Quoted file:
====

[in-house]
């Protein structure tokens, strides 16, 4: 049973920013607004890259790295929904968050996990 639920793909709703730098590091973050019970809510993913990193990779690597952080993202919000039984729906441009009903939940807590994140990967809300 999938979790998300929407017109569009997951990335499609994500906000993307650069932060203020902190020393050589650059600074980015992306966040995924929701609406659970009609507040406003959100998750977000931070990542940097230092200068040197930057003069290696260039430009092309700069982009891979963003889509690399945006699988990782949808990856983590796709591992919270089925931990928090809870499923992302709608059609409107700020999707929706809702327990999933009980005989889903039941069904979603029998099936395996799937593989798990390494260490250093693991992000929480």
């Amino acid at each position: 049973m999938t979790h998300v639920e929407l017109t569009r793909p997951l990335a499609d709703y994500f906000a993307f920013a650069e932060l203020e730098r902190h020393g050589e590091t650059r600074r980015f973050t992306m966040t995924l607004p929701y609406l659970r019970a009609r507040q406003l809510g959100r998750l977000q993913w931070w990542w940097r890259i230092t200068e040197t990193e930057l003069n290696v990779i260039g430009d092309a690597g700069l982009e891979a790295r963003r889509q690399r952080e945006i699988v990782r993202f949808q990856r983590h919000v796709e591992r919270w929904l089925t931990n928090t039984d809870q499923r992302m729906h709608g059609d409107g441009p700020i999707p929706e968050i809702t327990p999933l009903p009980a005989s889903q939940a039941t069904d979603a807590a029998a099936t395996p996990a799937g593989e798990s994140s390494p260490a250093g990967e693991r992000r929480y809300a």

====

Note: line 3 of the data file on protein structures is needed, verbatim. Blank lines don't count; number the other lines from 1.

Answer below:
């Amino acid at each position: 049973m999938t979790h998300v639920e929407l017109t569009r793909p997951l990335a499609d709703y994500f906000a993307f920013a650069e932060l203020e730098r902190h020393g050589e590091t650059r600074r980015f973050t992306m966040t995924l607004p929701y609406l659970r019970a009609r507040q406003l809510g959100r998750l977000q993913w931070w990542w940097r890259i230092t200068e040197t990193e930057l003069n290696v990779i260039g430009d092309a690597g700069l982009e891979a790295r963003r889509q690399r952080e945006i699988v990782r993202f949808q990856r983590h919000v796709e591992r919270w929904l089925t931990n928090t039984d809870q499923r992302m729906h709608g059609d409107g441009p700020i999707p929706e968050i809702t327990p999933l009903p009980a005989s889903q939940a039941t069904d979603a807590a029998a099936t395996p996990a799937g593989e798990s994140s390494p260490a250093g990967e693991r992000r929480y809300a």